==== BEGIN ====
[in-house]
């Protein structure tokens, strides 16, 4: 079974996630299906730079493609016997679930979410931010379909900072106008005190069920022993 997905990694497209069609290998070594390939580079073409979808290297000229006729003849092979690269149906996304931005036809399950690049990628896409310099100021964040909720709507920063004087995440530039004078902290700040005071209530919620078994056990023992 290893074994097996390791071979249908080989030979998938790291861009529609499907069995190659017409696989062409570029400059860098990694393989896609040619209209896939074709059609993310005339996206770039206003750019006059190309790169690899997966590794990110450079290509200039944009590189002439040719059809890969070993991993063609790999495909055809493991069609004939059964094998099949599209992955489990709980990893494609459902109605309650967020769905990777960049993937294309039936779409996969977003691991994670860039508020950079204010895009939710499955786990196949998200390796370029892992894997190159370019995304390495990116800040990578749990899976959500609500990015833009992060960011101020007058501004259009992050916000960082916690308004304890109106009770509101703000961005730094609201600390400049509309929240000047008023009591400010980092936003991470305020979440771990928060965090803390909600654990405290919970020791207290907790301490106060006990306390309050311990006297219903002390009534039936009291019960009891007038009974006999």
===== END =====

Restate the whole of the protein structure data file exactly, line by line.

[in-house]
């Protein structure tokens, strides 16, 4: 079974996630299906730079493609016997679930979410931010379909900072106008005190069920022993 997905990694497209069609290998070594390939580079073409979808290297000229006729003849092979690269149906996304931005036809399950690049990628896409310099100021964040909720709507920063004087995440530039004078902290700040005071209530919620078994056990023992 290893074994097996390791071979249908080989030979998938790291861009529609499907069995190659017409696989062409570029400059860098990694393989896609040619209209896939074709059609993310005339996206770039206003750019006059190309790169690899997966590794990110450079290509200039944009590189002439040719059809890969070993991993063609790999495909055809493991069609004939059964094998099949599209992955489990709980990893494609459902109605309650967020769905990777960049993937294309039936779409996969977003691991994670860039508020950079204010895009939710499955786990196949998200390796370029892992894997190159370019995304390495990116800040990578749990899976959500609500990015833009992060960011101020007058501004259009992050916000960082916690308004304890109106009770509101703000961005730094609201600390400049509309929240000047008023009591400010980092936003991470305020979440771990928060965090803390909600654990405290919970020791207290907790301490106060006990306390309050311990006297219903002390009534039936009291019960009891007038009974006999």